I spent this week mostly learning about Behavior Trees, especially in robotics using ROS. A behavior tree is a structure that defines the different tasks of an agent and how to switch between them. Although this is a relatively new concept (for me, at least), its a familiar concept to engineers in the game industry, where it originates from. Game designers use behavior trees to describe AI for Non-Player Characters or NPCs. Its definitely a powerful way of describing complex robot behaviors and a great way to complement other similar methods used in the robotics world such as FSMs and Heirarchial FSMs (an amazing comparison can be found in these slides by K.C. Chang and David Zhu). To start learning, I decided to look at BehaviorTree.cpp, an excellent open-source library by Davide Faconti, written in C++. Since I was new to behavior trees in general, I was a bit apprehensive of diving into the implementation before studying some theory, but I’m glad I went to the library documentation first because it not only explains how to implement behavior trees, it also provides an excellent introduction to people new to the topic. Using the concepts explained in the documentation, as well as a behavior tree editor called Groot (I guess this now explains the thumbnail image of Disney’s ridiculously cute baby Groot robot), I was able to define my first behavior tree - a patrol sequence for the robot that loads a set of waypoints and drives to each of them sequentially until it fails. For this, I also used this example by Sebastian Castro (also known as Robotic Sea Bass), explained in detail in his amazing blog post. I first started off with a simple behavior tree structure on Groot:
Once this behavior tree was designed, Groot saves it in the form of an XML file. This XML file is then loaded into the C++ node at runtime, using which a tree is created. The custom nodes are defined in a separate navigation_behaviors.cpp source file. I reused the behaviors made by Sebastian and added some modifications. My custom behaviors are: SetWaypoints (sets the number of waypoints and loads them to the back of stack), GetWaypointFromQueue (pops waypoints from the front of the stack and returns the coordinates. If the stack is empty, reloads the stack) and finally GoToGoal (takes the coordinates and passes them to move_base. Returns the result of move_base). The KeepRunningUntilFailure node keeps ticking the sequence continuously until a failure is returned from one of the child nodes.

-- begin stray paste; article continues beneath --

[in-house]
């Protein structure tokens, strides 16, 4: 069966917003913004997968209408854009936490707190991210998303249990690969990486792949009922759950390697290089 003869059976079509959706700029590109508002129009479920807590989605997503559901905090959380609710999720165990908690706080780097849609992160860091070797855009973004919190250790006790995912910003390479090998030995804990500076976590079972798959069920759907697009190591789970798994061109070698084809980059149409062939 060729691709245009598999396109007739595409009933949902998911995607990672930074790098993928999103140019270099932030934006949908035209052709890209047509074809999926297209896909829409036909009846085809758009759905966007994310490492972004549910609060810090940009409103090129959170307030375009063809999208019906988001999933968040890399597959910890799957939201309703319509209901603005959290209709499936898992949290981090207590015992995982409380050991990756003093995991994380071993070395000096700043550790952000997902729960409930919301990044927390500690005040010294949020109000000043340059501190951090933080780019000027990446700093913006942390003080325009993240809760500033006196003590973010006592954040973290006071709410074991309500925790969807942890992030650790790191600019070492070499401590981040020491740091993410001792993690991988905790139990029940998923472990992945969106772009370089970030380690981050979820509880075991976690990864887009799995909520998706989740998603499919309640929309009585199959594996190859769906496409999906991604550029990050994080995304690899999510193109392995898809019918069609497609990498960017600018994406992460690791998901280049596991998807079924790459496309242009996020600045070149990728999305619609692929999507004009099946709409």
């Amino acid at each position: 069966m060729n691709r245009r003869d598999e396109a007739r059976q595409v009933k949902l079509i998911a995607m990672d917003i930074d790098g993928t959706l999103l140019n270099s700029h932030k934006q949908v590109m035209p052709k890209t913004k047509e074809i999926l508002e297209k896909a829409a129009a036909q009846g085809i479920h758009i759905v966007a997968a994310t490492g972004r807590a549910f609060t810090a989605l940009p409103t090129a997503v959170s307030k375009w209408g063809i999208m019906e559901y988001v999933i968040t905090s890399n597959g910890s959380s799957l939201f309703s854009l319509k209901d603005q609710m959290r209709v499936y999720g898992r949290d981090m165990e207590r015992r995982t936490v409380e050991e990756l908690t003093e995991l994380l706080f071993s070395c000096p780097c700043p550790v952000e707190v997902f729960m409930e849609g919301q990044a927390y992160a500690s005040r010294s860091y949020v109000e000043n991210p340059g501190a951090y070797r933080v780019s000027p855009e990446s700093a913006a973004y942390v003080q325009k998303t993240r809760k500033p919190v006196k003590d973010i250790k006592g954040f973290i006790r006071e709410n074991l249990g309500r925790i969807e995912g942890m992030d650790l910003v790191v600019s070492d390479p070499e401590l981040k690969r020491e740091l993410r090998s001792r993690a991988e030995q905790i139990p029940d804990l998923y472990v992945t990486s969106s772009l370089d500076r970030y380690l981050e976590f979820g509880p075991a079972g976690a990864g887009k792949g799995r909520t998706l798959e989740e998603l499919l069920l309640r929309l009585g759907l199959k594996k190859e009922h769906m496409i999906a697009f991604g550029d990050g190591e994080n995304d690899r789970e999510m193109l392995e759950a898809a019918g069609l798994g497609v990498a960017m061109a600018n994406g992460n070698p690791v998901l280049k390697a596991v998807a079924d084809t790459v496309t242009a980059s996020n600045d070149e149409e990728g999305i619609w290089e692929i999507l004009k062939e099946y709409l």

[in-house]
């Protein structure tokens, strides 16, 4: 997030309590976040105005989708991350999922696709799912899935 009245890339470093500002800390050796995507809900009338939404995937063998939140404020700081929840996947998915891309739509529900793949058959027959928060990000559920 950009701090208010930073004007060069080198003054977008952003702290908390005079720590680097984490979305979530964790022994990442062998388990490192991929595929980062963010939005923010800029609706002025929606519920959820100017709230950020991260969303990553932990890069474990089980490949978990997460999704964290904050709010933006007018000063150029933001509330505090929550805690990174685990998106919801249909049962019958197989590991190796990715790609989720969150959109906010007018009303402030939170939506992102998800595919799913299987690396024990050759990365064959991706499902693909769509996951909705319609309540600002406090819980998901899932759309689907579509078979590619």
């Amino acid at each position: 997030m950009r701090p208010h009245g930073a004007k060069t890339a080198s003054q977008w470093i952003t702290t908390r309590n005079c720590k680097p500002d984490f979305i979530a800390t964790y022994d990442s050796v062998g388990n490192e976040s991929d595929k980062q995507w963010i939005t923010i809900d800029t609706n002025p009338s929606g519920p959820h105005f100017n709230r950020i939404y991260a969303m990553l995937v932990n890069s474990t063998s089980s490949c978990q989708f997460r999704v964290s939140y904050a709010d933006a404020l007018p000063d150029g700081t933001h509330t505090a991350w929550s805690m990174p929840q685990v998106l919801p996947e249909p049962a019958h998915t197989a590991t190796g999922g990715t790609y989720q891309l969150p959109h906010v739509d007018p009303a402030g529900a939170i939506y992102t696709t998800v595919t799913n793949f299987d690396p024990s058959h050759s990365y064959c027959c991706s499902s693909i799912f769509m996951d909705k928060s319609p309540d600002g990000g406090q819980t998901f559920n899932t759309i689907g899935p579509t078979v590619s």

With the ROS node was all set up, it was now time to test. Groot provides the functionality of realtime monitoring of the status of the behavior tree and its nodes. This needs ZeroMQ to communicate between the ROS node and Groot. Unfortunately, due to some version mismatch, I was unable to get this working. I do plan on fixing this in the future, but for now, I decided on using the tried-and-tested debug print statements. In the following video, you can see print statements on the terminal while the robot follows the sequence of waypoints:
For my next steps, I’m excited to learn about designing robot behaviors even further, especially in the ROS context. While Sebastian in his blog mentions py_trees and py_trees_ros, I haven’t been able to install/run them correctly on the Raspberry Pi. The terminology used also seems quite different to the BehaviorTree.cpp implementation, and from the looks of it, there seems to be more support/development focused towards ROS2. For now, I am sufficiently happy with BehaviorTree.cpp and since its being supported in ROS2 as well, I don’t see a reason to stop using it or switching over to Python (also a programming language I’m not entirely fluent in). So, for my next challenge - I currenly have a node with nested if conditions to switch between different modes (manual, autonomous, assisted teleop) and it would be great to try and design it using state machines or behavior trees. I also want to explore how FSMs are implemented in ROS and from a brief survey, FlexBE looks like the way to start.